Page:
Styles: Jidokwan Taekwondo and Hapkido, Yoshokai Aikido, ZNIR Iaido, Kendo

PostPosted: Mon Aug 14, 2017 7:12 am    Post subject: Reply with quote

This is an interesting thought! Unfortunately, I don't think this as a whole will work with martial arts.

As an educator, I've seen these practices. We're frequently looking for a "one size fits all" approach in most everything we do. Ultimately, it comes down to working with individuals. Those who excel will become bored and could become a distraction for the class. They might also resent those who need more time. A student who's struggling could also take away from the class, as s/he could potentially monopolize the instructor's time.

Some components could certainly be easily adapted to a martial arts (or any) class! And with great potential!
_________________
6th Geup Jidokwan Tae Kwon Do/Hap Ki Do

(Never officially tested in aikido, iaido or kendo)
Back to top
View user's profile Send private message

Alan Armstrong
Black Belt
Black Belt

Joined: 28 Feb 2016
Posts: 1703


PostPosted: Sun Aug 20, 2017 8:26 am    Post subject: Reply with quote

Shaolin monks were once, not allowed to leave the temple, until they were, at the very end of their training, to be physiologically ready.

This stands to reason as they have developed many deadly skills.

To unleash the fighting Shaolin monks, into the world prematurely, would be considered irresponsible.

Releasing children in to the world, collectively or one by one, before they are realistically capable is also being irresponsible.
Back to top
View user's profile Send private message Send e-mail

sensei8
KF Sensei
KF Sensei

Joined: 23 Feb 2008
Posts: 12907
Location: Owasso, OK
Styles: Shindokan Saitou-ryu [Shuri-te/Okinawa-te based]

PostPosted: Sun Aug 20, 2017 9:31 am    Post subject: Reply with quote

To me, the "everyone moves on together", reminds me of the "No Child Left Behind". In that act, I always felt that children were passed from one grade to another no matter what. In the end, I felt that students were graduating unequipped without understanding fully the three R's [Reading, Writing, and Arithmetic] .

As far as it working in the MA...well...sure it would work!! I'd have nothing to do with it, of course because I don't believe in passing every student at every Testing Cycle. Speaking quite frankly, to pass everyone on every Testing Cycle will be akin to having a score of students that couldn't defend themselves out of a wet paper sack, if their life depended on it.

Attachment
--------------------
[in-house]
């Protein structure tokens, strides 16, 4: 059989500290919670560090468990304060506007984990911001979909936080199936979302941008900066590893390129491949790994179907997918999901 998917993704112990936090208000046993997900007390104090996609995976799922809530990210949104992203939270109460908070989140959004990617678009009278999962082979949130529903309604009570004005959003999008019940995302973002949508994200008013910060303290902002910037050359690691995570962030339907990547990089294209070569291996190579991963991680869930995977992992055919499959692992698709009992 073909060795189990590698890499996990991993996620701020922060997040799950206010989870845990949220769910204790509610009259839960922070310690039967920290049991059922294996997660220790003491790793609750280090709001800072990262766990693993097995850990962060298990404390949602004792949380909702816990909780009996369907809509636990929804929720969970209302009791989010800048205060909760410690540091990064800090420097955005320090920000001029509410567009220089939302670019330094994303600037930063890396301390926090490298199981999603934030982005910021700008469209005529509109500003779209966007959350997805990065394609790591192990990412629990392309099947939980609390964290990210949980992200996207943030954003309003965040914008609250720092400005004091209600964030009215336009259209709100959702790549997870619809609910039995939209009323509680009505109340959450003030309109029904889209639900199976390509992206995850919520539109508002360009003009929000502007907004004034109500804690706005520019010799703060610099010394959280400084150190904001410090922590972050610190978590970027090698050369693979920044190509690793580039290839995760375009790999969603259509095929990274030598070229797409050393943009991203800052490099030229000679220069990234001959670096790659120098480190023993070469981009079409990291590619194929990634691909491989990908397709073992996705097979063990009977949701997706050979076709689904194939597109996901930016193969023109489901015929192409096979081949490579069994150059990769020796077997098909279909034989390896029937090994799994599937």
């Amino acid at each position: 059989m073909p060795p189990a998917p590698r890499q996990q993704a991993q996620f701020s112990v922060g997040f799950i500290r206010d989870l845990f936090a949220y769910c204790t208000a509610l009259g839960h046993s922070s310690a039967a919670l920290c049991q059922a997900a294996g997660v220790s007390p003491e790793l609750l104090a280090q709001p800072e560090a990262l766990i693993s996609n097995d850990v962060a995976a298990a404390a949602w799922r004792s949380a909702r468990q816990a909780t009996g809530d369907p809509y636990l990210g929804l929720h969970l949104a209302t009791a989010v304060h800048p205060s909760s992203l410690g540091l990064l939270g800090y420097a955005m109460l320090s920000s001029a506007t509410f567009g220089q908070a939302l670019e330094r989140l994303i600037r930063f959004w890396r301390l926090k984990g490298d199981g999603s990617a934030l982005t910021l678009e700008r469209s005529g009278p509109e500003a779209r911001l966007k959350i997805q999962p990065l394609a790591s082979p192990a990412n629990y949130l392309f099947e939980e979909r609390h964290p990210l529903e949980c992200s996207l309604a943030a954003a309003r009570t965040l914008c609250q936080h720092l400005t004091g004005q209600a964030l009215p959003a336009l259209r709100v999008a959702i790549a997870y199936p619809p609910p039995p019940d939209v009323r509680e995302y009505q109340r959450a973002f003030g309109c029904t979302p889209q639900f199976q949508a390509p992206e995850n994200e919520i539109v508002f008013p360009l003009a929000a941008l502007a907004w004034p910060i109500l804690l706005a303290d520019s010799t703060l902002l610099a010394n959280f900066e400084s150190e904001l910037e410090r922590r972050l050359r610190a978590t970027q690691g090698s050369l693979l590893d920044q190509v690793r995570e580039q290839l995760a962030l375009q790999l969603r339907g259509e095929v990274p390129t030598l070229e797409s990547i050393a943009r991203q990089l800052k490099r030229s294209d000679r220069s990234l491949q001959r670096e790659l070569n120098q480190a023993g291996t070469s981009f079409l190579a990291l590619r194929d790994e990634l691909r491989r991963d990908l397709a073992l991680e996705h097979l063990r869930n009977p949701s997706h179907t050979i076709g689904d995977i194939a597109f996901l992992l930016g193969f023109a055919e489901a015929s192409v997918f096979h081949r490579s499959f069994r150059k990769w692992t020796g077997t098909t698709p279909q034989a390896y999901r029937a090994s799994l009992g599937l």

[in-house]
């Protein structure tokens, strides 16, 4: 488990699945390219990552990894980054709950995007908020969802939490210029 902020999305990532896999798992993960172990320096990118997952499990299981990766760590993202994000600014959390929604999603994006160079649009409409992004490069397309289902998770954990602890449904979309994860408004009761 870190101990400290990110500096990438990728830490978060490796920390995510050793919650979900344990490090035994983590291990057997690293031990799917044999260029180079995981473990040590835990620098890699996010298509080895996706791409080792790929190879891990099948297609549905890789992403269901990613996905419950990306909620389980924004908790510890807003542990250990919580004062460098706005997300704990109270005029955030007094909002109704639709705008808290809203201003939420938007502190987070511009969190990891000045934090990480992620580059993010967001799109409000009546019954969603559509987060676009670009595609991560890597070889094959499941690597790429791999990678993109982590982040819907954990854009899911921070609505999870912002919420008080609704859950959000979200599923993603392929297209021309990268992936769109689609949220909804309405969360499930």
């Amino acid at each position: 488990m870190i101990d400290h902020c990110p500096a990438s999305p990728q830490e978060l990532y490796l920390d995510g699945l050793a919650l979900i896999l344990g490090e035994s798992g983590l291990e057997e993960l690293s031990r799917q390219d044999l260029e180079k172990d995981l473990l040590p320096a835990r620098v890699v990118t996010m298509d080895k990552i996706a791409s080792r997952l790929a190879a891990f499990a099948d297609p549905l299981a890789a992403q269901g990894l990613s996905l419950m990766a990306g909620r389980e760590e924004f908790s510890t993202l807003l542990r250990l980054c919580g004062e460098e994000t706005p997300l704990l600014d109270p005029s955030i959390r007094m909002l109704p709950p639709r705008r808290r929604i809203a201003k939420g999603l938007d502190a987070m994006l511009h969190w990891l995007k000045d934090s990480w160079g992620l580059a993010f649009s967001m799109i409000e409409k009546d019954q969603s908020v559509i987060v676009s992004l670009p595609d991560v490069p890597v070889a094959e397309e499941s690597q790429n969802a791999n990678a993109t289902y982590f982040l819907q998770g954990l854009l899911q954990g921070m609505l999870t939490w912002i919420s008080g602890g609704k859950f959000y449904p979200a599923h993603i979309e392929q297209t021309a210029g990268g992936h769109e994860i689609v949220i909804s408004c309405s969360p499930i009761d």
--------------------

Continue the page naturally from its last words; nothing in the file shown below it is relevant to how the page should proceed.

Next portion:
Building false securities within students is an injustice, as well as it being cruel, act. And for what?? Money?? Increasing ones Student Body?? There's no valid reason to pass every student UNLESS every student earns it. The odds of that occurring are uncalled for, and for it occurring as a norm are inappropriate.

But since when does that ever matter to those who prey on the innocent!?!

Imho.




_________________
Vote for your favorites in the KarateForums.com Awards 2017!

**Proof is on the floor!!!
Back to top
View user's profile Send private message Send e-mail

singularity6
Green Belt
Green Belt

Joined: 26 Jun 2017
Posts: 447
Location: Michigan
Styles: Jidokwan Taekwondo and Hapkido, Yoshokai Aikido, ZNIR Iaido, Kendo

PostPosted: Sun Aug 20, 2017 6:49 pm    Post subject: Reply with quote

sensei8 wrote:
To me, the "everyone moves on together", reminds me of the "No Child Left Behind". In that act, I always felt that children were passed from one grade to another no matter what. In the end, I felt that students were graduating unequipped without understanding fully the three R's [Reading, Writing, and Arithmetic] .

As far as it working in the MA...well...sure it would work!! I'd have nothing to do with it, of course because I don't believe in passing every student at every Testing Cycle. Speaking quite frankly, to pass everyone on every Testing Cycle will be akin to having a score of students that couldn't defend themselves out of a wet paper sack, if their life depended on it.

Building false securities within students is an injustice, as well as it being cruel, act. And for what?? Money?? Increasing ones Student Body?? There's no valid reason to pass every student UNLESS every student earns it. The odds of that occurring are uncalled for, and for it occurring as a norm are inappropriate.

But since when does that ever matter to those who prey on the innocent!?!

Imho.





Agreed! I was thinking "NCLB" as well.
_________________
6th Geup Jidokwan Tae Kwon Do/Hap Ki Do

(Never officially tested in aikido, iaido or kendo)
Back to top
View user's profile Send private message
Display posts from previous:   
Post new topic   Reply to topic    KarateForums.com Forum Index -> Instructor Central All times are GMT - 6 Hours
Goto page 1, 2  Next
Page 1 of 2
Jump to:  
You cannot post new topics in this forum
You cannot reply to topics in this forum
You cannot edit your posts in this forum
You cannot delete your posts in this forum
You cannot vote in polls in this forum


< Advertising - Contact - Disclosure Policy - Staff - User Guidelines >